Airline to introduce women-only lavatories

Airplane lavatories are among the few unisex bathrooms most people encounter, but that’s about to change for some air travelers.

The Japanese airline All Nippon Airways will introduce women-only lavatories on its international routes starting Monday.

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The move comes in response to “numerous requests from passengers for this service,” the company said in a statement.

Many women called for the airline to give them their own lavatories in a 2007 survey of customers, said ANA spokesman Justin C. Massey.

“They didn’t list any specific complaints. … It was just more a matter of general preference,” Massey added.

One women-only lavatory will be designated in the rear section of the passenger cabin and will display a pink version of the universal sign for a ladies’ room as a way to let male travelers know to look for another option. Women can still use any other lavatory.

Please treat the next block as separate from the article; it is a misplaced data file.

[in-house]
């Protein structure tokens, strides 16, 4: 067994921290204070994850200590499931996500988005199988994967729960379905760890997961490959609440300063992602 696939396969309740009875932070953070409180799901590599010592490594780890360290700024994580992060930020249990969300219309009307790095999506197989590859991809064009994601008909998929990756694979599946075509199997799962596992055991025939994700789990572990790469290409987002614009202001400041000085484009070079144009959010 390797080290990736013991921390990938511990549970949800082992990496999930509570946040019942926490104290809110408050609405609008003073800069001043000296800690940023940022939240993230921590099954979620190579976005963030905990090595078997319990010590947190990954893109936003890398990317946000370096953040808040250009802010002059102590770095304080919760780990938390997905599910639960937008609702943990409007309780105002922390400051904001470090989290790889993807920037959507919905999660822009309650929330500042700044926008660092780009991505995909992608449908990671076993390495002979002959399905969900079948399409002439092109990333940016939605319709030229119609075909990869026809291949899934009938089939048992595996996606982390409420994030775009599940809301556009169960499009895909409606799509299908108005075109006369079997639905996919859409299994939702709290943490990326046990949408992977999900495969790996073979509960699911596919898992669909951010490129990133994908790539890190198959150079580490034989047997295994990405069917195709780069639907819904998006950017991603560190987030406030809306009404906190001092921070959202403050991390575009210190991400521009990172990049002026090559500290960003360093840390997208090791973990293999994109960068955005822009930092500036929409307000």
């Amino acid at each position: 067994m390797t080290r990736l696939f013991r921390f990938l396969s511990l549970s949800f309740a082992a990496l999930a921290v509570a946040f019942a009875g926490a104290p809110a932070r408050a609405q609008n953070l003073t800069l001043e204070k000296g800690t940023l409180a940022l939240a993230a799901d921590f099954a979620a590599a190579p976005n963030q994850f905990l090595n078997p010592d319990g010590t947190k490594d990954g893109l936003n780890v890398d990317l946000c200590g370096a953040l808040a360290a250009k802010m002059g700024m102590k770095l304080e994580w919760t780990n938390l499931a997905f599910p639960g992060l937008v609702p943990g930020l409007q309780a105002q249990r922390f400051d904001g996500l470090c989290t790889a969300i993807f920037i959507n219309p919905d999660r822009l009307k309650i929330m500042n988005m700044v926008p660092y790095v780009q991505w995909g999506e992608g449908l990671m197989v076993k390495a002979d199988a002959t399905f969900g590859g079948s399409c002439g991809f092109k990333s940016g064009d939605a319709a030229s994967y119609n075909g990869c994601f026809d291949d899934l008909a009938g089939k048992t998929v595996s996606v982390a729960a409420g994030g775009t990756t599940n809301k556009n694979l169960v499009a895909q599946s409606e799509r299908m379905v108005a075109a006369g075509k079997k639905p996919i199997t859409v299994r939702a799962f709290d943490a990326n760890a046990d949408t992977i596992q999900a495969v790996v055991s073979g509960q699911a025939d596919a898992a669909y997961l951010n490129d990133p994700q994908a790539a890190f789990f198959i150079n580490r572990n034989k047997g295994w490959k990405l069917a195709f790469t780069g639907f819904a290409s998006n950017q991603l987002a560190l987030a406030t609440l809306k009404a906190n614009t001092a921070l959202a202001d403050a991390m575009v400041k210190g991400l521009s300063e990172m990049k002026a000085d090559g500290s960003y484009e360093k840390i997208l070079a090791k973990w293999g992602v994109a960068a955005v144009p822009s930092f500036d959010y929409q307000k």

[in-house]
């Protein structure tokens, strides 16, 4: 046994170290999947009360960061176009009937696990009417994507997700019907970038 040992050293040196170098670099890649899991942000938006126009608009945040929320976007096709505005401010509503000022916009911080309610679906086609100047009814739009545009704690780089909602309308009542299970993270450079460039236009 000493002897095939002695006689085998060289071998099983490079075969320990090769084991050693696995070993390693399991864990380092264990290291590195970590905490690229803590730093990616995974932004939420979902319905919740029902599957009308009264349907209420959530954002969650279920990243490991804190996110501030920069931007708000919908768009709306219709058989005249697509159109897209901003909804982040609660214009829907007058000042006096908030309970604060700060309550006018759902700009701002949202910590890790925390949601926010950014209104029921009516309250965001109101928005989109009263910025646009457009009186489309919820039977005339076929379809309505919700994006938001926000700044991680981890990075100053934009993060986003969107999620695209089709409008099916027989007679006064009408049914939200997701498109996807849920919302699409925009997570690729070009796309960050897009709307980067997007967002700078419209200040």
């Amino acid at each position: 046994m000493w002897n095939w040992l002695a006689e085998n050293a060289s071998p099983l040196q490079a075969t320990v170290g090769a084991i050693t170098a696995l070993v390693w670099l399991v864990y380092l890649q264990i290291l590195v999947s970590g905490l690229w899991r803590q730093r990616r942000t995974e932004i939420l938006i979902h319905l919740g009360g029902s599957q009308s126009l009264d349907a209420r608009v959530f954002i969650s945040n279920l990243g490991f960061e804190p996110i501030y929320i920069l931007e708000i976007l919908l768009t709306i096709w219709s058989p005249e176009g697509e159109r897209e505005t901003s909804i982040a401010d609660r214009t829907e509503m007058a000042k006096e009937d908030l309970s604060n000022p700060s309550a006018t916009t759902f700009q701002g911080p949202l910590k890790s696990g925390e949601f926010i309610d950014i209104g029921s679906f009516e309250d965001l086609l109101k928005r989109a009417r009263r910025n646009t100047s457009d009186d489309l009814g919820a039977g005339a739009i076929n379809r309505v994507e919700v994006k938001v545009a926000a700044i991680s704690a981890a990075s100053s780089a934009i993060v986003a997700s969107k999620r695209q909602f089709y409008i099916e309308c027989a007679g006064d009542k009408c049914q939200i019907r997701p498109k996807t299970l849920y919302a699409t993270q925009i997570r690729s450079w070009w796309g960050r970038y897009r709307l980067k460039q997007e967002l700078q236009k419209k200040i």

While restricting men from using the women-only bathroom, the airline has spelled out exceptions to the rule, such when required for safety reasons or when a passenger is not feeling well or “when there are very few female passengers and the women-only designation has been lifted for the flight.”

There are no plans to designate men-only lavatories, Massey said.

There was mixed reaction to the announcement on FlyerTalk, an online community for frequent fliers.

“The lavatories are scarce enough already. The last thing we need is more restriction of choice,” one poster wrote.

“I’ve never understood gender segregation of single-person bathrooms,” another said.

“Cleanliness is probably the main reason,” countered a third poster.

ANA also made news last fall when it encouraged passengers to use restrooms before boarding to reduce the weight of planes as part of its “ecological travel on the ground and in the sky” campaign.

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